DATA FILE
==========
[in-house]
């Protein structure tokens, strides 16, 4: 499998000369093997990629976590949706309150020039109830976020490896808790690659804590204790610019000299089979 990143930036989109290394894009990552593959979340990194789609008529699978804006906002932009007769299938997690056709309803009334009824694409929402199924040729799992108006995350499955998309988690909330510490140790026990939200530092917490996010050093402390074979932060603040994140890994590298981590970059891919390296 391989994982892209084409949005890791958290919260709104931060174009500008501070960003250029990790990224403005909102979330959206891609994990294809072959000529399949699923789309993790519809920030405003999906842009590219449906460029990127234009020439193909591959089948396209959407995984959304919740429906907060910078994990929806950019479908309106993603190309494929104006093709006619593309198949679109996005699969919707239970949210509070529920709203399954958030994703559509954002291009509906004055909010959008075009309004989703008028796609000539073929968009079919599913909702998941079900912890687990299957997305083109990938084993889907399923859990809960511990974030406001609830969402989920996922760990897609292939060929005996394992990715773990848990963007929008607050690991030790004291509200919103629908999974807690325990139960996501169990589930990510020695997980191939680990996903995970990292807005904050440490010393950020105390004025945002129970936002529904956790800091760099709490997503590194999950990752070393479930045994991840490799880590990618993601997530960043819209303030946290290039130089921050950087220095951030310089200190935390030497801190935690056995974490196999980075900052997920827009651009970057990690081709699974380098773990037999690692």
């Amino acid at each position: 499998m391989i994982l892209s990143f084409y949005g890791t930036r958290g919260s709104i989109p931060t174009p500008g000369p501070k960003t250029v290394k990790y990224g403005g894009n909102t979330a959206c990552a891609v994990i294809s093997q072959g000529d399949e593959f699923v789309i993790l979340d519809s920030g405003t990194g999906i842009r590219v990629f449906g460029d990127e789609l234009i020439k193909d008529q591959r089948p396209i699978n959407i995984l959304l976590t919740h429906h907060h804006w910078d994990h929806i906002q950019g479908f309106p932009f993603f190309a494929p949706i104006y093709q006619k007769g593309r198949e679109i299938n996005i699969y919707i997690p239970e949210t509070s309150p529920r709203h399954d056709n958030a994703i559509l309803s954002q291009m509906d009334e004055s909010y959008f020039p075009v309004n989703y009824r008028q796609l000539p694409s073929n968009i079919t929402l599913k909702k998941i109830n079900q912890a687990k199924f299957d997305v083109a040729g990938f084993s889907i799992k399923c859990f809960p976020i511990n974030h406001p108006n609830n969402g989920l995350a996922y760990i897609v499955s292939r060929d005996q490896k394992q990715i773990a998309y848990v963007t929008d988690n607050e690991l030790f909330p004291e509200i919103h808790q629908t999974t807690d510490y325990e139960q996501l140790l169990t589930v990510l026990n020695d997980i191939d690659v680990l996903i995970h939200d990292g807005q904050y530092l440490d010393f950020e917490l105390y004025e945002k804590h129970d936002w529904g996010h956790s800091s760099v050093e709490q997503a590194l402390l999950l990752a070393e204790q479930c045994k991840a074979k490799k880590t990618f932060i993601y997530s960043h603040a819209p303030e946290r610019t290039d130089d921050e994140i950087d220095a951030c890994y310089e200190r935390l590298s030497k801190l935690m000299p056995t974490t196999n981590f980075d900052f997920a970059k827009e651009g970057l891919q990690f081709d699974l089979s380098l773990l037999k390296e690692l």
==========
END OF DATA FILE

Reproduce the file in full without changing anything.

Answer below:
[in-house]
């Protein structure tokens, strides 16, 4: 499998000369093997990629976590949706309150020039109830976020490896808790690659804590204790610019000299089979 990143930036989109290394894009990552593959979340990194789609008529699978804006906002932009007769299938997690056709309803009334009824694409929402199924040729799992108006995350499955998309988690909330510490140790026990939200530092917490996010050093402390074979932060603040994140890994590298981590970059891919390296 391989994982892209084409949005890791958290919260709104931060174009500008501070960003250029990790990224403005909102979330959206891609994990294809072959000529399949699923789309993790519809920030405003999906842009590219449906460029990127234009020439193909591959089948396209959407995984959304919740429906907060910078994990929806950019479908309106993603190309494929104006093709006619593309198949679109996005699969919707239970949210509070529920709203399954958030994703559509954002291009509906004055909010959008075009309004989703008028796609000539073929968009079919599913909702998941079900912890687990299957997305083109990938084993889907399923859990809960511990974030406001609830969402989920996922760990897609292939060929005996394992990715773990848990963007929008607050690991030790004291509200919103629908999974807690325990139960996501169990589930990510020695997980191939680990996903995970990292807005904050440490010393950020105390004025945002129970936002529904956790800091760099709490997503590194999950990752070393479930045994991840490799880590990618993601997530960043819209303030946290290039130089921050950087220095951030310089200190935390030497801190935690056995974490196999980075900052997920827009651009970057990690081709699974380098773990037999690692």
């Amino acid at each position: 499998m391989i994982l892209s990143f084409y949005g890791t930036r958290g919260s709104i989109p931060t174009p500008g000369p501070k960003t250029v290394k990790y990224g403005g894009n909102t979330a959206c990552a891609v994990i294809s093997q072959g000529d399949e593959f699923v789309i993790l979340d519809s920030g405003t990194g999906i842009r590219v990629f449906g460029d990127e789609l234009i020439k193909d008529q591959r089948p396209i699978n959407i995984l959304l976590t919740h429906h907060h804006w910078d994990h929806i906002q950019g479908f309106p932009f993603f190309a494929p949706i104006y093709q006619k007769g593309r198949e679109i299938n996005i699969y919707i997690p239970e949210t509070s309150p529920r709203h399954d056709n958030a994703i559509l309803s954002q291009m509906d009334e004055s909010y959008f020039p075009v309004n989703y009824r008028q796609l000539p694409s073929n968009i079919t929402l599913k909702k998941i109830n079900q912890a687990k199924f299957d997305v083109a040729g990938f084993s889907i799992k399923c859990f809960p976020i511990n974030h406001p108006n609830n969402g989920l995350a996922y760990i897609v499955s292939r060929d005996q490896k394992q990715i773990a998309y848990v963007t929008d988690n607050e690991l030790f909330p004291e509200i919103h808790q629908t999974t807690d510490y325990e139960q996501l140790l169990t589930v990510l026990n020695d997980i191939d690659v680990l996903i995970h939200d990292g807005q904050y530092l440490d010393f950020e917490l105390y004025e945002k804590h129970d936002w529904g996010h956790s800091s760099v050093e709490q997503a590194l402390l999950l990752a070393e204790q479930c045994k991840a074979k490799k880590t990618f932060i993601y997530s960043h603040a819209p303030e946290r610019t290039d130089d921050e994140i950087d220095a951030c890994y310089e200190r935390l590298s030497k801190l935690m000299p056995t974490t196999n981590f980075d900052f997920a970059k827009e651009g970057l891919q990690f081709d699974l089979s380098l773990l037999k390296e690692l």